.
The Factory Software has been added to the Miklor.com  Software section.  The radio has also now included in the Latest Daily Build of CHIRP.
Note: A programming cable is required to run the software. Acquiring a quality cable is highly recommended. You will spend more time using the radio and less time trying to load special backdated drivers to your PC. A generic cable is less expensive, but a cable with an FTDI chip is Plug ‘n Play.
.
The UV82HP allows locking the PTT Button to simulate a Single PTT and override the Dual PTT feature.
.
Software Note
As you may have expected, running the UV82HP software will not activate or create new features on an older UV-82/82C.
.
Compatibility
All of my accessories for the standard UV82 are compatible, including the Dual PTT speaker/micr. With the exception of the battery and charger, all UV5R accessories work as well.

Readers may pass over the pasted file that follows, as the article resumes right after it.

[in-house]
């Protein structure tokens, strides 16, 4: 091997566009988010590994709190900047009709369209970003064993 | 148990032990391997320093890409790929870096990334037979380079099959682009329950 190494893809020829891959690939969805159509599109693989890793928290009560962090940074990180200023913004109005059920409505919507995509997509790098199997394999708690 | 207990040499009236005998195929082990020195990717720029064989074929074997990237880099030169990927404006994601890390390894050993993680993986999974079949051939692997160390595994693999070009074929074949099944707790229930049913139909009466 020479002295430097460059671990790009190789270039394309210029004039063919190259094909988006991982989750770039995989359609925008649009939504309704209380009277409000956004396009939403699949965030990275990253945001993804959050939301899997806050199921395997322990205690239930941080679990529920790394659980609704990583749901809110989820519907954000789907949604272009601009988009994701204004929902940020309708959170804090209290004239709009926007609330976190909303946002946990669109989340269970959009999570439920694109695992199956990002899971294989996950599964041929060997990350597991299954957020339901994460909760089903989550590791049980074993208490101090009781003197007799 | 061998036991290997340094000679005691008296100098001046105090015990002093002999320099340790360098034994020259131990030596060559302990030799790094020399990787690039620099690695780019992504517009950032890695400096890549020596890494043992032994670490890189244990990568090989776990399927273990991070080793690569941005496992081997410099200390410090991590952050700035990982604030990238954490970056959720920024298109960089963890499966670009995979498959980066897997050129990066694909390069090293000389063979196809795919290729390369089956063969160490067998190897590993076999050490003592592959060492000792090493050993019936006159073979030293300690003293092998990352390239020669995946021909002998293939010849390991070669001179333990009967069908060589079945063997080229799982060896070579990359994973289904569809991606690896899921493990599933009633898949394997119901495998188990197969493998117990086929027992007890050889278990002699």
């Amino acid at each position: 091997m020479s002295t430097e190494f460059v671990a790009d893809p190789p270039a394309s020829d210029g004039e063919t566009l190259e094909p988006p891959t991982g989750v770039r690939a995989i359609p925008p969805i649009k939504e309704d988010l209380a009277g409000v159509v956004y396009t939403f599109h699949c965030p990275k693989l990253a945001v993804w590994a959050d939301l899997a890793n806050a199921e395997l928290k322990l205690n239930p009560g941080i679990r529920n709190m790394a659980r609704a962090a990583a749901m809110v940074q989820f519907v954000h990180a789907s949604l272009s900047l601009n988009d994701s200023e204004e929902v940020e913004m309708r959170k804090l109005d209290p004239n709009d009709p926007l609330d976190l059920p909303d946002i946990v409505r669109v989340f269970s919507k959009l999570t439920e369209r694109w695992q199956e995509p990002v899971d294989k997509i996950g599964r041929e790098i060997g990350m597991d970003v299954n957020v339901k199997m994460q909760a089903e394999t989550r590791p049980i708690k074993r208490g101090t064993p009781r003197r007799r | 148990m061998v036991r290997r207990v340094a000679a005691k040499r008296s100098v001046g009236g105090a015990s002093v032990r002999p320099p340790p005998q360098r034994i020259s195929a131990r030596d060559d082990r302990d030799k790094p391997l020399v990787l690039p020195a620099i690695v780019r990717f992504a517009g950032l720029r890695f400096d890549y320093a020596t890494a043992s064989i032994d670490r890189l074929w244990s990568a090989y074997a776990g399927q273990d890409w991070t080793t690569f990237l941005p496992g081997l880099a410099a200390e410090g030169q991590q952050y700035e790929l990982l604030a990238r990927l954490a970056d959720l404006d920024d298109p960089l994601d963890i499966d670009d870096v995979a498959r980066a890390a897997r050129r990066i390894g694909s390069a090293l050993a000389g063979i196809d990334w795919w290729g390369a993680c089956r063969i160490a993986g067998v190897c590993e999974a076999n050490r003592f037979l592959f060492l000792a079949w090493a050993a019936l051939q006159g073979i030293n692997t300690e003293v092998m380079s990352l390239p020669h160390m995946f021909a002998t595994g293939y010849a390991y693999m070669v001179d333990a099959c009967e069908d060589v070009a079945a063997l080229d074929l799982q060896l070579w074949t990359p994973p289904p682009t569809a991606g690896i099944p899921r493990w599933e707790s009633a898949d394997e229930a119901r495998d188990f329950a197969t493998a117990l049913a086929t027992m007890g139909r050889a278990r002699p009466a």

.
Conclusion
You can always run this radio in low/mid power to conserve battery, but when you need the extra power, it’s there.It’s nice to see a true upgrade of features to the UV82 series, and not just a fancy case or the addition of extra letters and numbers to the UV82 label.
.
A Feature Comparison published between the standard UV82 and its predecessor can be found at UV82_vs_UV5R
.
A full in-depth Technical Review of the Original UV-82 was done by Hans last year.
.
More Information:  CHIRP,  Miklor.com, Review, BaofengTech

Video: Baofeng UV-82 charger repair

My review of the Baofeng UV-82 seems ages ago. At first I thought that the erratic / defective chargers were just bad luck, but six months later complaints are still rolling in. The fix (link) was easy — no technical knowledge required.

John Reinhart made a video of the process and posted it on Facebook, which I %$@&#* couldn’t watch without having an account. John immediately sent me the original, which I then posted on Youtube. Have fun.